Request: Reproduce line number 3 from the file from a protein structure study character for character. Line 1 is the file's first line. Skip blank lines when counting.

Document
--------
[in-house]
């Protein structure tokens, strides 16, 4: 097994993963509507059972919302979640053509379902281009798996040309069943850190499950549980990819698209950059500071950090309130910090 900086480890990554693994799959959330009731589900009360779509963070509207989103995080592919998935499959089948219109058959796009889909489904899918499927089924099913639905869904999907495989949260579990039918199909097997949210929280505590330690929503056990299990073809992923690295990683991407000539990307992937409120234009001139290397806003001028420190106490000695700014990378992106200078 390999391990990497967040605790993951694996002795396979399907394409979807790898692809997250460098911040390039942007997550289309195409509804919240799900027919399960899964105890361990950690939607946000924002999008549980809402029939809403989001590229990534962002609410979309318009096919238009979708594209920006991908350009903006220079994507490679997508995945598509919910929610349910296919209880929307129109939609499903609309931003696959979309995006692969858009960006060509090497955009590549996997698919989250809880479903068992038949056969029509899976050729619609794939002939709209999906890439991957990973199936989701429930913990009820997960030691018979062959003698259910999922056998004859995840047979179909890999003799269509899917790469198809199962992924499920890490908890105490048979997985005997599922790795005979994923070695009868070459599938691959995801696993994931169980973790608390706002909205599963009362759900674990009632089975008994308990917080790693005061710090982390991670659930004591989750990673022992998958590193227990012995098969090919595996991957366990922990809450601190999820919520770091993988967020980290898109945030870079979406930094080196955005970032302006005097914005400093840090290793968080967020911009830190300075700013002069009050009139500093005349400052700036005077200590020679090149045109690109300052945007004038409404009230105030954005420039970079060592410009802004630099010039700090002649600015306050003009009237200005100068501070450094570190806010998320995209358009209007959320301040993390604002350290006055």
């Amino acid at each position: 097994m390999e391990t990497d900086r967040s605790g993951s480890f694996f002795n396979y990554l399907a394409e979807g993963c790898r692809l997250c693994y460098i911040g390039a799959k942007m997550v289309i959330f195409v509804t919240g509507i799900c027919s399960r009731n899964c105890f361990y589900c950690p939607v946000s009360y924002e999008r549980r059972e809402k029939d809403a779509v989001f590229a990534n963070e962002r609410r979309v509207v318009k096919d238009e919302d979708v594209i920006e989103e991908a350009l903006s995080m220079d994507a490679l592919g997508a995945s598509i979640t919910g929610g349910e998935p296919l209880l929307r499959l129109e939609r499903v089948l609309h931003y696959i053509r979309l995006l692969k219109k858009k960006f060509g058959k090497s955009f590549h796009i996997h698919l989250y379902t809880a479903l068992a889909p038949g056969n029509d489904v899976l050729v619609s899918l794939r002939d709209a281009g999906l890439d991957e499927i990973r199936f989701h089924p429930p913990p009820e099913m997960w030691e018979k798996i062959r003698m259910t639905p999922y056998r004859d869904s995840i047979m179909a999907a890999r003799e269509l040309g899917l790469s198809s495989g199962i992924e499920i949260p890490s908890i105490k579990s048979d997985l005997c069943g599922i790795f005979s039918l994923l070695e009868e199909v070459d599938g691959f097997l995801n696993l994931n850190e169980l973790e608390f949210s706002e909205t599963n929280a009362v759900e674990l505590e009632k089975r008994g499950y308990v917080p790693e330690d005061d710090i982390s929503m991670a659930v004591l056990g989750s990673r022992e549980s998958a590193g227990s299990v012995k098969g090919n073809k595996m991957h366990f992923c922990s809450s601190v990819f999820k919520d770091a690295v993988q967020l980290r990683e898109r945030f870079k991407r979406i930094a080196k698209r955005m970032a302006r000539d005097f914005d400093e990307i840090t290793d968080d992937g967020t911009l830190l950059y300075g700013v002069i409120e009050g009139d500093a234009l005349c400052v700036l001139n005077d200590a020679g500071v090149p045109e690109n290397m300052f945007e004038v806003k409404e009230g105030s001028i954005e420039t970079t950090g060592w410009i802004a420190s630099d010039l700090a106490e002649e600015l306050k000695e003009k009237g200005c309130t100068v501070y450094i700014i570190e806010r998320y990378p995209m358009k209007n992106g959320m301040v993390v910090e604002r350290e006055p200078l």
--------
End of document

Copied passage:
């Amino acid at each position: 097994m390999e391990t990497d900086r967040s605790g993951s480890f694996f002795n396979y990554l399907a394409e979807g993963c790898r692809l997250c693994y460098i911040g390039a799959k942007m997550v289309i959330f195409v509804t919240g509507i799900c027919s399960r009731n899964c105890f361990y589900c950690p939607v946000s009360y924002e999008r549980r059972e809402k029939d809403a779509v989001f590229a990534n963070e962002r609410r979309v509207v318009k096919d238009e919302d979708v594209i920006e989103e991908a350009l903006s995080m220079d994507a490679l592919g997508a995945s598509i979640t919910g929610g349910e998935p296919l209880l929307r499959l129109e939609r499903v089948l609309h931003y696959i053509r979309l995006l692969k219109k858009k960006f060509g058959k090497s955009f590549h796009i996997h698919l989250y379902t809880a479903l068992a889909p038949g056969n029509d489904v899976l050729v619609s899918l794939r002939d709209a281009g999906l890439d991957e499927i990973r199936f989701h089924p429930p913990p009820e099913m997960w030691e018979k798996i062959r003698m259910t639905p999922y056998r004859d869904s995840i047979m179909a999907a890999r003799e269509l040309g899917l790469s198809s495989g199962i992924e499920i949260p890490s908890i105490k579990s048979d997985l005997c069943g599922i790795f005979s039918l994923l070695e009868e199909v070459d599938g691959f097997l995801n696993l994931n850190e169980l973790e608390f949210s706002e909205t599963n929280a009362v759900e674990l505590e009632k089975r008994g499950y308990v917080p790693e330690d005061d710090i982390s929503m991670a659930v004591l056990g989750s990673r022992e549980s998958a590193g227990s299990v012995k098969g090919n073809k595996m991957h366990f992923c922990s809450s601190v990819f999820k919520d770091a690295v993988q967020l980290r990683e898109r945030f870079k991407r979406i930094a080196k698209r955005m970032a302006r000539d005097f914005d400093e990307i840090t290793d968080d992937g967020t911009l830190l950059y300075g700013v002069i409120e009050g009139d500093a234009l005349c400052v700036l001139n005077d200590a020679g500071v090149p045109e690109n290397m300052f945007e004038v806003k409404e009230g105030s001028i954005e420039t970079t950090g060592w410009i802004a420190s630099d010039l700090a106490e002649e600015l306050k000695e003009k009237g200005c309130t100068v501070y450094i700014i570190e806010r998320y990378p995209m358009k209007n992106g959320m301040v993390v910090e604002r350290e006055p200078l």